The Twins have used 47 players this season.
Wait. That sentence was originally written Monday afternoon. By Monday night, when Logan Schafer played, it was 48.
That’s almost two full 25-man rosters, which is not good. The Royals (38 players used) and Tigers (41), who just got done beating up on the Twins, are more representative of what a team might experience during the course of a normal season filled with ups, downs and injuries.
The Twins? They’re still throwing things at the wall to see what sticks, which in a lost season is not a bad short-term plan. In a mostly lost decade, it’s not a good long-term plan.
As such, here’s a question: How many of those 48 players should we consider “locks” to be on the opening day roster in 2017? Sure, there is no such thing as a sure thing. But take “lock” to mean someone that would make you VERY surprised to not see on the roster. Here’s an early list:
Joe Mauer, Miguel Sano, Max Kepler, Ervin Santana, Phil Hughes*, Glen Perkins* and Trevor May*.
That’s it. Seven guys. And three of them have asterisks because it assumes they will be healthy at the start of 2017. Mauer will have two years left on his contract and a no-trade clause. Sano and Kepler have shown enough this season to be penciled into the lineup. Santana is their only reliable starting pitcher. Hughes and Perkins are quite valuable when healthy and both are under contract. May has some of the best stuff on the team and is inexpensive.
Brian Dozier, Kyle Gibson, Ryan Pressly, Eddie Rosario, Taylor Rogers, Brandon Kintzler and Jorge Polanco.
Dozier makes the list of “likely” instead of locks not because of performance (clearly) but because a new regime could decide he’s the Twins’ best trade asset in pursuit of a high-caliber starting pitcher. Gibson has regressed this season but he still figures to be in the rotation. Pressly has appeared in 61 games this season and done a credible job. Rosario has been quite good since returning from the minors.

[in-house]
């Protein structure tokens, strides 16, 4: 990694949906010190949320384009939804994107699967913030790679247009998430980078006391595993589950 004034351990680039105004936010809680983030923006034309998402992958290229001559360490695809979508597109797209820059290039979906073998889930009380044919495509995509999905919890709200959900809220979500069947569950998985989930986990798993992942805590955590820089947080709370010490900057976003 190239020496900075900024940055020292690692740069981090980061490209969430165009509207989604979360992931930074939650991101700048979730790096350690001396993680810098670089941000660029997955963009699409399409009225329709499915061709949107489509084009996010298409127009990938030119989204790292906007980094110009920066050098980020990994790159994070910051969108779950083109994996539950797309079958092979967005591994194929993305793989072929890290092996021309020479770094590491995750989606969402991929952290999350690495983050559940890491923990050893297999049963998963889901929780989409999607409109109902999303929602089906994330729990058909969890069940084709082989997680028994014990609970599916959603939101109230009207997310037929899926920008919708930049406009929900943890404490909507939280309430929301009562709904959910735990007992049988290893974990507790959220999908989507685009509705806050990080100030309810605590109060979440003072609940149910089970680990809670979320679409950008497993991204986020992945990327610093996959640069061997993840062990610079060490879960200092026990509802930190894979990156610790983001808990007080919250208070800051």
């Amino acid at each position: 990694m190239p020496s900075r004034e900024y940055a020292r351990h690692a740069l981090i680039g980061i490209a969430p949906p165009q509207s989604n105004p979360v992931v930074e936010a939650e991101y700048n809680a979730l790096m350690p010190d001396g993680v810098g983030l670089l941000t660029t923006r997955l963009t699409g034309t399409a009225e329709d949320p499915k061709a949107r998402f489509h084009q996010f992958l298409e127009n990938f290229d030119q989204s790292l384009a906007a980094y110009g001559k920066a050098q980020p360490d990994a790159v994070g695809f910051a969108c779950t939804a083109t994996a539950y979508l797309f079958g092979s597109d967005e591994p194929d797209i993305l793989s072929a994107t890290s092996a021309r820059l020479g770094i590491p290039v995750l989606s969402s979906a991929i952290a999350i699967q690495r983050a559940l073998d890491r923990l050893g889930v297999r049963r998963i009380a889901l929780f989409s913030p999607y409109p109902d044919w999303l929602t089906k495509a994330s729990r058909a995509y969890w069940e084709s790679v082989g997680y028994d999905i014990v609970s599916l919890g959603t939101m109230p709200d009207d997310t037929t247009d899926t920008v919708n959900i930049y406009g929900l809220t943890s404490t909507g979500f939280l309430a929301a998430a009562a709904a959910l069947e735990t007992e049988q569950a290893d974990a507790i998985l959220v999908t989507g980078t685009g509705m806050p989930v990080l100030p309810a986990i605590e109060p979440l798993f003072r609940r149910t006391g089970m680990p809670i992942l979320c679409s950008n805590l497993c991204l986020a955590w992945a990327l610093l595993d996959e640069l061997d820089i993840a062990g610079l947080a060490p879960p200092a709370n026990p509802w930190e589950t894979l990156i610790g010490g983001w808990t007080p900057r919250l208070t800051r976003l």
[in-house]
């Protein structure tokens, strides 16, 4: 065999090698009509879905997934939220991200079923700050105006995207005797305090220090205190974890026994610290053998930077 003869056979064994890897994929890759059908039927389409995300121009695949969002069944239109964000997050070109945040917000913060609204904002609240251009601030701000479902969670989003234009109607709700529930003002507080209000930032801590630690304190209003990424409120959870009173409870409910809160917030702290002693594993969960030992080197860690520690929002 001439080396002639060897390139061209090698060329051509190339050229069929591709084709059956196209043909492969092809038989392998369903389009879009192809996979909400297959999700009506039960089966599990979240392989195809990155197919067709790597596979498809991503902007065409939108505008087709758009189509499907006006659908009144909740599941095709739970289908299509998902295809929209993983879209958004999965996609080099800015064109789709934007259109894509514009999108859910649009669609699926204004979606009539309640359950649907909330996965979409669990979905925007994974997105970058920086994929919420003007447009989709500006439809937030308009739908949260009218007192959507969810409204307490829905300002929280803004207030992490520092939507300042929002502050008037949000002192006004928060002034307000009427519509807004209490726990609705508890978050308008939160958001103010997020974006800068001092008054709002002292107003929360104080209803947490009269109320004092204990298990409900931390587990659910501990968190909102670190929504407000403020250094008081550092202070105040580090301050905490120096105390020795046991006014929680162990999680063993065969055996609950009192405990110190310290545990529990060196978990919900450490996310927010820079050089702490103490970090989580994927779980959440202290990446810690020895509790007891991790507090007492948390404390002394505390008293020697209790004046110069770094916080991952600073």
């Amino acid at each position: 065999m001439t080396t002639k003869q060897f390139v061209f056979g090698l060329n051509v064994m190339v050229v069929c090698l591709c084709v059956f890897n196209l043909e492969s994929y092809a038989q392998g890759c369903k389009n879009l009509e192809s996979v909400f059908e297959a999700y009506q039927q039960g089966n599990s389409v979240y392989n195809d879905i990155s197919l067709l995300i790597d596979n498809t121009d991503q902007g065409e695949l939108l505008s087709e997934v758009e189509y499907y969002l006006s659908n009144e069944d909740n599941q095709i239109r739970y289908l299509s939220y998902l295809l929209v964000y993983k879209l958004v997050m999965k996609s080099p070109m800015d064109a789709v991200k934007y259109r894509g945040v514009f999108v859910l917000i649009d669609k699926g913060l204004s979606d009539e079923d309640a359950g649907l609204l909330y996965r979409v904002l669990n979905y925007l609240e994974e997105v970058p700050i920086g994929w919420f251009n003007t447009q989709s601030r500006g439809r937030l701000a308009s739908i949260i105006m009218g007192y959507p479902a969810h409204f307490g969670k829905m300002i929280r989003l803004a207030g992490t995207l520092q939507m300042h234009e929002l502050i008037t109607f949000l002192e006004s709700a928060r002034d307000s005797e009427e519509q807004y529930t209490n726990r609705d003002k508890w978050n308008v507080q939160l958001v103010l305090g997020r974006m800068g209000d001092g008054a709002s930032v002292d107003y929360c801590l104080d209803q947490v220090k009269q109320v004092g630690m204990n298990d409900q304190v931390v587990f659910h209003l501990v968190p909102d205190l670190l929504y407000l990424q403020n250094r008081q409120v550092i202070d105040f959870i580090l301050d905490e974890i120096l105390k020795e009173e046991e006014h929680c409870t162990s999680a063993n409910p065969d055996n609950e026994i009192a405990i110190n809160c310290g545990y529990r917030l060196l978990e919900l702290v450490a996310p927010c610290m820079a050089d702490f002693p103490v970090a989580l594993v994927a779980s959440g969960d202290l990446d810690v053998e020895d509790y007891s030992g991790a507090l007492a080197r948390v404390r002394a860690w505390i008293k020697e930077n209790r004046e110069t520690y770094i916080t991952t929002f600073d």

Rogers has been good enough to be considered a bullpen arm, if not more, in 2017. Kintzler has been a revelation, though the Twins’ shouldn’t make the same mistake they made with Kevin Jepsen and assume he will duplicate his work next season. Polanco will be out of options and seems likely to earn some role.
The other 34 guys. That includes Kurt Suzuki (pending free agent), Eduardo Escobar (could have his role taken by Jorge Polanco) and every other underachieving starting pitcher, young or old, among others.
There should be a pretty significant roster overhaul in the offseason and a ton of roster battles in spring training. Given what looks like an impending regime change, it should be very interesting to see how that happens. The Twins need to figure out what to do long-term at third base, shortstop, catcher and at least one outfield spot. They need to figure out several spots in the starting rotation. They need to figure out several bullpen spots.
Aside from that, they’re set.